While a robot may be the one visiting the Trojan asteroids, people are responsible for getting it there. In L’Team we meet some of the people that make Lucy Mission possible.
What is your role on the Lucy team? As the program executive, I basically have the responsibility of shepherding the mission through development, implementation, launch, and through post-launch operations. I am a spokesperson for the mission for the Science Mission Directorate and work as a liaison between the principal investigator, the project manager, and NASA.
What has been your favorite part of the Lucy Mission? I really love this mission - the concept and the mission trajectory. I love the fact that with one spacecraft we will be able to visit eight different, unexplored worlds. It’s a unique opportunity that will provide an incredible science return. I’m really looking forward to the first results. Mission success really depends on the human factor - on how well the team works together. We are almost a year into the pandemic and have not been able to have an in-person meeting. We haven’t had face-to-face opportunities to develop those key team relationships and to get to know more of the hard-working people at all of the different levels of the mission. That has really been unfortunate, but it has been incredibly gratifying to see how the team has managed to overcome these challenges and how they have kept their spirit up, worked together, and maintained focus. It’s hard to convey to people how complex these machines are – the spacecraft and the instrumentation. The team put together these modules and instruments in the middle of a pandemic and in the middle of the holidays. You can tell that the team does it because they have a passion for space exploration. It shows in every single aspect of the process. People have gone well beyond the call of duty to make sure that that Lucy will be successful. It has really been amazing that this whole thing has continued on for a year in spite of one of the biggest challenges of our lifetimes. Given all that, I would have to say that my favorite part of the mission has been working with the Lucy Team. This team is extraordinarily talented. Putting a spacecraft together under normal circumstances is an incredible feat, just by itself. Doing so during a pandemic has be exceptionally challenging. The team’s performance throughout has been commendable. We are lucky to have – as we call them – the A-Team working for Lucy.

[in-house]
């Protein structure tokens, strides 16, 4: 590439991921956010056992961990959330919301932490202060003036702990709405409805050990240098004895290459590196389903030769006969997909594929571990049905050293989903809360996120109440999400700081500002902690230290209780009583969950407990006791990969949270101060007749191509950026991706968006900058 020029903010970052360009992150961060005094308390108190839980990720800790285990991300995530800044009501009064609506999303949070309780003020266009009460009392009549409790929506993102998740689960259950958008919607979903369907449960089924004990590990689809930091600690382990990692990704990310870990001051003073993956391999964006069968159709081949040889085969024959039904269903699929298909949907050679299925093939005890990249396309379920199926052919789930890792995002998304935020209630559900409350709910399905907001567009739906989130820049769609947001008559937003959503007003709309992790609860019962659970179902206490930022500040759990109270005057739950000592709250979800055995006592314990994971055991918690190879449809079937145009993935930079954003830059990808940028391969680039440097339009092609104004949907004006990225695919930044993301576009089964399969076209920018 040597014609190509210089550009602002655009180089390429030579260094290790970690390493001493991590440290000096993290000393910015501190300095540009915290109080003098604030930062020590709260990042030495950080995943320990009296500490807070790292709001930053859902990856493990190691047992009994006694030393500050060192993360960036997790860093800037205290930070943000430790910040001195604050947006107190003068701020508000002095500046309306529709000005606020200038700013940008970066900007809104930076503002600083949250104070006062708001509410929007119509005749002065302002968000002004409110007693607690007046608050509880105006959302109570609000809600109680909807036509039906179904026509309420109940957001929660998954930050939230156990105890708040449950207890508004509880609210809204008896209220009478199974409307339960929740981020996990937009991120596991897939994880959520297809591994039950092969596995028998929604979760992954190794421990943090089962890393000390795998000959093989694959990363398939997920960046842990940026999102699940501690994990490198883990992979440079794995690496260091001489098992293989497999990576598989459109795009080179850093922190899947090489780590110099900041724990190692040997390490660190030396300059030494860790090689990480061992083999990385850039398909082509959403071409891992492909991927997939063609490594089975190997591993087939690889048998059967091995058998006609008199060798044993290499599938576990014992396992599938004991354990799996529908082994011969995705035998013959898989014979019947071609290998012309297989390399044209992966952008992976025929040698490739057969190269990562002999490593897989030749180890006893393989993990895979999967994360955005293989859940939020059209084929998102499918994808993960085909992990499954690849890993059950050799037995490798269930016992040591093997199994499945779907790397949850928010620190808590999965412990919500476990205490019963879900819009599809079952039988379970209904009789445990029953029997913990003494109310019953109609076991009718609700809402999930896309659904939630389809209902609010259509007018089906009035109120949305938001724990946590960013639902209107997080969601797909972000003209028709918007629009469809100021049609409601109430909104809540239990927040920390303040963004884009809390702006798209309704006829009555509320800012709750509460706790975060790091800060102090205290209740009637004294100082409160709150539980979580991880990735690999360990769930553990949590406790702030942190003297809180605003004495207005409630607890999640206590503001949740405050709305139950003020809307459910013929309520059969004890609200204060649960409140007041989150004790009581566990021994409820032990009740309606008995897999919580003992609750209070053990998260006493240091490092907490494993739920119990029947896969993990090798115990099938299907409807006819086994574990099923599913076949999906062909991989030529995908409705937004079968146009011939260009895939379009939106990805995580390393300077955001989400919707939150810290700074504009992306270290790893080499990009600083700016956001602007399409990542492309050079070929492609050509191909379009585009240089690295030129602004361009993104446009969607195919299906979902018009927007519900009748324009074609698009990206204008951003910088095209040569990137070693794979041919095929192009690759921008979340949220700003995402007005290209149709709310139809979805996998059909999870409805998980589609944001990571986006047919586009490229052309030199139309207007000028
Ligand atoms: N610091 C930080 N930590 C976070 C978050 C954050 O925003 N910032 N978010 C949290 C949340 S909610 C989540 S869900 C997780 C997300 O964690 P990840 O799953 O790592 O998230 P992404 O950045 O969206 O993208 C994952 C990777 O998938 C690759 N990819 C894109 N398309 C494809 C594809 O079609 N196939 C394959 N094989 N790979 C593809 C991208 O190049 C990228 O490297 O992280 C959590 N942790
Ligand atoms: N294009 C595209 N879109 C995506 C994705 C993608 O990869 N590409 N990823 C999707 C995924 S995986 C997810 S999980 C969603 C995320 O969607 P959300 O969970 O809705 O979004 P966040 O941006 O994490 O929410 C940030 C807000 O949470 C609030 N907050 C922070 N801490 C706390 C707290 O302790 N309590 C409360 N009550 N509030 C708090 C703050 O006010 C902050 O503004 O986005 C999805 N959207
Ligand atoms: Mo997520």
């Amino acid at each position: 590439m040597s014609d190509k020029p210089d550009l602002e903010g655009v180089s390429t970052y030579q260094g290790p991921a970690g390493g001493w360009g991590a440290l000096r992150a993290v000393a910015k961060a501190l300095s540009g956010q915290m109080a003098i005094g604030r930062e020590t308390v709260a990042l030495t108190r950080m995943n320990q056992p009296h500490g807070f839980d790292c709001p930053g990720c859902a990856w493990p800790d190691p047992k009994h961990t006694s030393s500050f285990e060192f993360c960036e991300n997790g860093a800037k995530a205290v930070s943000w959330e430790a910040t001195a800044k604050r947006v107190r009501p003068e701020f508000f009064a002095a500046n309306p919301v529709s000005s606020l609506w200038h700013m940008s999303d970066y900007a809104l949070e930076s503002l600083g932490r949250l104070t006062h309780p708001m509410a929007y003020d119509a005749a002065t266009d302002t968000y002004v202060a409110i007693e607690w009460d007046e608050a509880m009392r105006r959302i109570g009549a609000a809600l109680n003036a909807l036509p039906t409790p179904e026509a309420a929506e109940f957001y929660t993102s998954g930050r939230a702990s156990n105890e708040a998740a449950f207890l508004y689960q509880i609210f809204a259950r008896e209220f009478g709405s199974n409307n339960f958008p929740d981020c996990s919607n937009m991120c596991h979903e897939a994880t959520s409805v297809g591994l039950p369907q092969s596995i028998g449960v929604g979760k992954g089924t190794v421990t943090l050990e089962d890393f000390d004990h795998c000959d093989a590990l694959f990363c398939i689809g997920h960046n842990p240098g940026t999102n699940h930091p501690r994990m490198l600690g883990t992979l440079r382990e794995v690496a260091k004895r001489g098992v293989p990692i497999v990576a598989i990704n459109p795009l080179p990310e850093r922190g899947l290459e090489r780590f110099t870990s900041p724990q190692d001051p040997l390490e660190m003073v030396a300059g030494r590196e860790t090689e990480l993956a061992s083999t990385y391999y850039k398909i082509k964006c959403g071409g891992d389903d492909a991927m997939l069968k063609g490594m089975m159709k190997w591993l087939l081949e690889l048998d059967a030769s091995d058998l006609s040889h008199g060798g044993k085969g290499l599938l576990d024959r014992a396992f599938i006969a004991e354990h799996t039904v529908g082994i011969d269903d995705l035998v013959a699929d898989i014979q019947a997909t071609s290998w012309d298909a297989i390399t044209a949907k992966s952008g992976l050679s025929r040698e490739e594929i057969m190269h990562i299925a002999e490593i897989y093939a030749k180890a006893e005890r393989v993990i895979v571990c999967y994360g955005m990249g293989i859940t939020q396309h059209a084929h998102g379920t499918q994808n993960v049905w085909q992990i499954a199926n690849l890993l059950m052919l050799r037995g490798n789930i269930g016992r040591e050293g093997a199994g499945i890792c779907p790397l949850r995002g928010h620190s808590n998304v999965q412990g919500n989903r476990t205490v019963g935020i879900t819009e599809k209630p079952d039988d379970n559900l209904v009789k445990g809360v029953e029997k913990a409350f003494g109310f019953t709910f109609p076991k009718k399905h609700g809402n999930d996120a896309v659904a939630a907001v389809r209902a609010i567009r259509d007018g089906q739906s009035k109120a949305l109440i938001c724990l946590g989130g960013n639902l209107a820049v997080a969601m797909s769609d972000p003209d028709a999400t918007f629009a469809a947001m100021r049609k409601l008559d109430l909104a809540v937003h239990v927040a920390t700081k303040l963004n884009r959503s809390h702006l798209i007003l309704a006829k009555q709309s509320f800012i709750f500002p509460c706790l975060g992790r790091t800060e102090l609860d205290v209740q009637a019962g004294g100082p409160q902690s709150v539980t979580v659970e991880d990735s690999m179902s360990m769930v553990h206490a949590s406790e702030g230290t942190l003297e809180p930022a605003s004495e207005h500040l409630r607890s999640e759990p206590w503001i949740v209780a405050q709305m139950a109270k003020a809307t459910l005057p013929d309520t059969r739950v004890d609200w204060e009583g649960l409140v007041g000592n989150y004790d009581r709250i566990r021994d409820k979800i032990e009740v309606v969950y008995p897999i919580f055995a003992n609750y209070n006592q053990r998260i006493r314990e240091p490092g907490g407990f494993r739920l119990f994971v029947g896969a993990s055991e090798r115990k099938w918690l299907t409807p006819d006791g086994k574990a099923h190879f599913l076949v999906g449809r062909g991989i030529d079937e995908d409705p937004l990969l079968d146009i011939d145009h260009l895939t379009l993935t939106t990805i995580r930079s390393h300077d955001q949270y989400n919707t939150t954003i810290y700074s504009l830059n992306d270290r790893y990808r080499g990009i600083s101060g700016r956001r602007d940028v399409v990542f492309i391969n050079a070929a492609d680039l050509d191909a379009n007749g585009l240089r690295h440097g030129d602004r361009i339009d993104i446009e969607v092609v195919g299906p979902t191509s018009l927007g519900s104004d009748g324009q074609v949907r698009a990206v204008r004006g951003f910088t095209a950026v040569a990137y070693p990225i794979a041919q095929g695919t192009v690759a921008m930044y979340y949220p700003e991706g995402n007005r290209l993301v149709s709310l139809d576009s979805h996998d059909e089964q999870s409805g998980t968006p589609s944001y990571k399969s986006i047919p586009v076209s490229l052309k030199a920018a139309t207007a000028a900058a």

What would you say has contributed most to your success as a leader in your career? Mine is the story of an immigrant that had a dream - an almost impossible dream. I was born in Colombia and raised in Argentina – two countries in which space was not part of the natural dialogue. I was a little girl dreaming about the stars, going up to the roof of my house every night to look at the stars. Mine was not your typical story and it took many, many challenges to get to where I am today. My superheroes were my parents. They instilled in me that I had to follow my dreams with passion and that, with an education, I would be able to fulfill those dreams. I always say I followed the “3 P’s”. The first P is for passion. You have to follow your dream with focus and passion no matter what it is. Love what you do. The second P is for planning. Like Carl Sagan, used to say, dreams are maps. It’s true. Our passions - our dreams - are the maps, and we are the architects. It is through planning that we make them come true. The third P is for perseverance. You can have passion and you can have planning, but you’ll also have failures. If you don’t persevere and continue no matter the challenges that life will throw at you, it is hard to make your dreams come true. So I guess you could say that’s been my formula for success – three P’s.
Lucy Mission Public Outreach Specialist, Tiffany Kapler, sat down with Adriana Ocampo Uria at the beginning of March. Adriana’s interview served to kick off Women’s History Month and gave us food for thought as we celebrated International Women’s Day on March 8th. It is fitting that publishing her interview now serves as the other bookend for a month dedicated to women who have dared to dream.